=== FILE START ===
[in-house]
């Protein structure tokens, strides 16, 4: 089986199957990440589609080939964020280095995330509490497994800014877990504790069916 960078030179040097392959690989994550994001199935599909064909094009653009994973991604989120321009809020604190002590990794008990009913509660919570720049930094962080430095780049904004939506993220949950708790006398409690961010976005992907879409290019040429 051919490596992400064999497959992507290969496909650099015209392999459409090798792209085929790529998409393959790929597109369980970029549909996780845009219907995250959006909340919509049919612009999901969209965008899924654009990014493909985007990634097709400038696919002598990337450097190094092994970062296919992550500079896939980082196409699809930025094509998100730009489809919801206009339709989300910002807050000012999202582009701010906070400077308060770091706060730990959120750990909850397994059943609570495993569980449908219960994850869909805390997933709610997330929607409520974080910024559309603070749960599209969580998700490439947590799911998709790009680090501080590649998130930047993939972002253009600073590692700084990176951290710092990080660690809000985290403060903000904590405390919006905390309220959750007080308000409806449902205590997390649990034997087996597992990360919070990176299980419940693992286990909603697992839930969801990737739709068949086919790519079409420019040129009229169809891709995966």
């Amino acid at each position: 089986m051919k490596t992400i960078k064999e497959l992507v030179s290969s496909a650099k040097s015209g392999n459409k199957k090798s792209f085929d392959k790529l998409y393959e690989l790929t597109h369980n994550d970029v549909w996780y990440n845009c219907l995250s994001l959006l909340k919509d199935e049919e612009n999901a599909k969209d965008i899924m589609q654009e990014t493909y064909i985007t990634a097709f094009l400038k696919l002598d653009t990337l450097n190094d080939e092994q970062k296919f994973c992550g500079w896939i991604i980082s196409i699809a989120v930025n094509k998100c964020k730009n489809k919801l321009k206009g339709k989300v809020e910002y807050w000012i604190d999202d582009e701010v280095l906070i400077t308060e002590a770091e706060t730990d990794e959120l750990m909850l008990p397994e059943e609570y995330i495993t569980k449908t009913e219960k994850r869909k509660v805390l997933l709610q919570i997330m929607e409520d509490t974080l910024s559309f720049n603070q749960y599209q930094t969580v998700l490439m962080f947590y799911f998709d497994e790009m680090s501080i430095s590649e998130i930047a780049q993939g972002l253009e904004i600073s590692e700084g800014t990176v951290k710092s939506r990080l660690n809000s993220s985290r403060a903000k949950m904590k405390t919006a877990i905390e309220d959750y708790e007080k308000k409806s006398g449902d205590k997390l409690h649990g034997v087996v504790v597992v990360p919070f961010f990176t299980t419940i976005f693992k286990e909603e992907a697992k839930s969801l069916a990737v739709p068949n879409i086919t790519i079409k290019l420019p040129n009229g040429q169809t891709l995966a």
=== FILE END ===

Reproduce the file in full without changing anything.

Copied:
[in-house]
């Protein structure tokens, strides 16, 4: 089986199957990440589609080939964020280095995330509490497994800014877990504790069916 960078030179040097392959690989994550994001199935599909064909094009653009994973991604989120321009809020604190002590990794008990009913509660919570720049930094962080430095780049904004939506993220949950708790006398409690961010976005992907879409290019040429 051919490596992400064999497959992507290969496909650099015209392999459409090798792209085929790529998409393959790929597109369980970029549909996780845009219907995250959006909340919509049919612009999901969209965008899924654009990014493909985007990634097709400038696919002598990337450097190094092994970062296919992550500079896939980082196409699809930025094509998100730009489809919801206009339709989300910002807050000012999202582009701010906070400077308060770091706060730990959120750990909850397994059943609570495993569980449908219960994850869909805390997933709610997330929607409520974080910024559309603070749960599209969580998700490439947590799911998709790009680090501080590649998130930047993939972002253009600073590692700084990176951290710092990080660690809000985290403060903000904590405390919006905390309220959750007080308000409806449902205590997390649990034997087996597992990360919070990176299980419940693992286990909603697992839930969801990737739709068949086919790519079409420019040129009229169809891709995966």
């Amino acid at each position: 089986m051919k490596t992400i960078k064999e497959l992507v030179s290969s496909a650099k040097s015209g392999n459409k199957k090798s792209f085929d392959k790529l998409y393959e690989l790929t597109h369980n994550d970029v549909w996780y990440n845009c219907l995250s994001l959006l909340k919509d199935e049919e612009n999901a599909k969209d965008i899924m589609q654009e990014t493909y064909i985007t990634a097709f094009l400038k696919l002598d653009t990337l450097n190094d080939e092994q970062k296919f994973c992550g500079w896939i991604i980082s196409i699809a989120v930025n094509k998100c964020k730009n489809k919801l321009k206009g339709k989300v809020e910002y807050w000012i604190d999202d582009e701010v280095l906070i400077t308060e002590a770091e706060t730990d990794e959120l750990m909850l008990p397994e059943e609570y995330i495993t569980k449908t009913e219960k994850r869909k509660v805390l997933l709610q919570i997330m929607e409520d509490t974080l910024s559309f720049n603070q749960y599209q930094t969580v998700l490439m962080f947590y799911f998709d497994e790009m680090s501080i430095s590649e998130i930047a780049q993939g972002l253009e904004i600073s590692e700084g800014t990176v951290k710092s939506r990080l660690n809000s993220s985290r403060a903000k949950m904590k405390t919006a877990i905390e309220d959750y708790e007080k308000k409806s006398g449902d205590k997390l409690h649990g034997v087996v504790v597992v990360p919070f961010f990176t299980t419940i976005f693992k286990e909603e992907a697992k839930s969801l069916a990737v739709p068949n879409i086919t790519i079409k290019l420019p040129n009229g040429q169809t891709l995966a």